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Transmitter introduction

Page history last edited by David Samways 5 years, 7 months ago

 

 

 

 

Extract from the 1964 Marconi Catalogue

 

The long experience of the Marconi Company in the production of television transmitters stems from the design and manufacture of transmitting equipment used by the BBC for the first public television service in the world, set up in Great Britain in 1936.  Present-day designs achieve a high standard of technical performance, with a maximum degree of simplicity and a minimum number of valves.  The range of transmitters contains many units which are common to several designs, resulting in advantage from the points of view of both operation and spares holding.  The emphasis on simplicity and reliability in design is of vital importance as television spreads more widely throughout the world.  Because highly reliable equipment is available stations can function with a smaller number of highly skilled operational maintenance personnel.

 

In association with its subsidiary, Marconi Italiana S.p.a., the Marconi Company now extends its range into the UHF band to cater for future television expansion.

 

A feature of the Marconi range of designs is the provision of facilities for operating transmitters in parallel.  This is of particular importance in television where the slightest technical defect in the transmitted signal is immediately noticeable.  With paralleled transmitters, the defective transmitter can be withdrawn from service without interrupting the transmission and therefore maintenance problems are very much reduced.

 

This method of operating is very much advantageous when the transmitters are unattended or under remote control.  All transmitters in the current range are designed for this purpose and may be used with various remote controlled systems.  Stations of this type are already in operation.

 

The provision of high-quality service to areas poorly served by the main transmitter is of increasing importance as the television service spreads.  This can be provided by means of low-power television translators, serving small areas in which coverage cannot easily be provided by other means.  These translators are designed for unattended operation and can be remotely controlled.  The equipment is suitable for operation at a variety of standards and vision / sound power ratios.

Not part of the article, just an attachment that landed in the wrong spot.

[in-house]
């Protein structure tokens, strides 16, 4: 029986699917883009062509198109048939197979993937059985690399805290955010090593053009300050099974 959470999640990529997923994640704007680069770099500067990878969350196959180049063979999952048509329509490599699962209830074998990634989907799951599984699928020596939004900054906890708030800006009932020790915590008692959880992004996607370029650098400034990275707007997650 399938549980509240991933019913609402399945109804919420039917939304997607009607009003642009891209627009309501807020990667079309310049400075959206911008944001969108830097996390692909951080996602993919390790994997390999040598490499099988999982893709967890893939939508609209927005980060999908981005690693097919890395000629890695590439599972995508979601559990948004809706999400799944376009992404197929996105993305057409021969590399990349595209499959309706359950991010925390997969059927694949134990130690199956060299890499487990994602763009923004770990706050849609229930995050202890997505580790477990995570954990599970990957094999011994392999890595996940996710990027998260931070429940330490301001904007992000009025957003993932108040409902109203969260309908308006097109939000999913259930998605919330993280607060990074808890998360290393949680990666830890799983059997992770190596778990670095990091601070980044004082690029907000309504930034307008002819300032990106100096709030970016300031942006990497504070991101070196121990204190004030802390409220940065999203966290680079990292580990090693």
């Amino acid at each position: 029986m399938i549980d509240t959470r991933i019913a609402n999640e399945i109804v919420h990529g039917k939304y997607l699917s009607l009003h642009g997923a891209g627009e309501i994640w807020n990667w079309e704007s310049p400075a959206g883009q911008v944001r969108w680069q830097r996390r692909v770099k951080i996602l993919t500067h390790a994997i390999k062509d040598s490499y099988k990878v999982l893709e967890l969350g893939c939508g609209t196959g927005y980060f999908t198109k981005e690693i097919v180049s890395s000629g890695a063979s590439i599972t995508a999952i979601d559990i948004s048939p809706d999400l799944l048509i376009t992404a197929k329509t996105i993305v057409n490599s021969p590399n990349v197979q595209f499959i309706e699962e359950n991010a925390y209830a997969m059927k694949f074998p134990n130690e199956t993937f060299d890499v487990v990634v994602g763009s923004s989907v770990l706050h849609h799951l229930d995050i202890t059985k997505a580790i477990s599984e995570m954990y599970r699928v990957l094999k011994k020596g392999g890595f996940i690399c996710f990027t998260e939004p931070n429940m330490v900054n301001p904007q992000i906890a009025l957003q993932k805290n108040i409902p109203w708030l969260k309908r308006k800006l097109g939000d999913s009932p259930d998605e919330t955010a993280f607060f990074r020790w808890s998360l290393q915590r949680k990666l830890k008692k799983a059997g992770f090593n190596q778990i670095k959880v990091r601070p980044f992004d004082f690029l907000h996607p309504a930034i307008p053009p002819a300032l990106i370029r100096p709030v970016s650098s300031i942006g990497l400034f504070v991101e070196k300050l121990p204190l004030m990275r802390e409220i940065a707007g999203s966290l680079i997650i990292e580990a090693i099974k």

Extract from the 1980 Marconi Catalogue

 

Marconi has been designing and manufacturing broadcast transmitters for nearly 60 years. It is one of the very few companies who still produce transmitters for all broadcasting applications covering long, medium and short waves, Television Bands I, III, IV and V, and FM Band II.

 

Our staff consists of long service members reinforced by young and active newcomers, so new ideas and techniques are put into practice tempered by experience. This combination provides equipment of modern design and high reliability incorporating many major innovations.

 

Marconi built the transmitter for the world's first television service in 1936.  Since then it has taken part in all the major advances as television expanded into Band III and then into Bands IV and V.  It was largely responsible for the transmitting equipment of the BBC and IBA for colour service and its transmitters have been particulary successful in the export market.  The Company is now introducing the fifth generation of television transmitters with a new range of VHF and UHF equipment featuring compact design with great relibaility. 

 

A major customer for these new UHF transmitters is the Independent Broadcasting Authority who has recently purchased fifty equipments.

 

 

Frequency allocation

 

 

Band 

 

  Frequency range  Channel spacing  Product details 
Band I  VHF  47 to 88MHz  6, 7 or 8MHz depending on the country

 

here 

Band III  VHF  174 to 230MHz  6, 7 or 8MHz depending on the country 
Band IV  UHF  470 to 614MHz * 8MHz 

 

here 

 
Band V  UHF  614 to 854MHz * 8MHz 
         
Products common to more than one band:   here 

 

*  There were differing views on the definitions of the frequency range.  That shown is used by the BBC.

 

 

 

 

 

 

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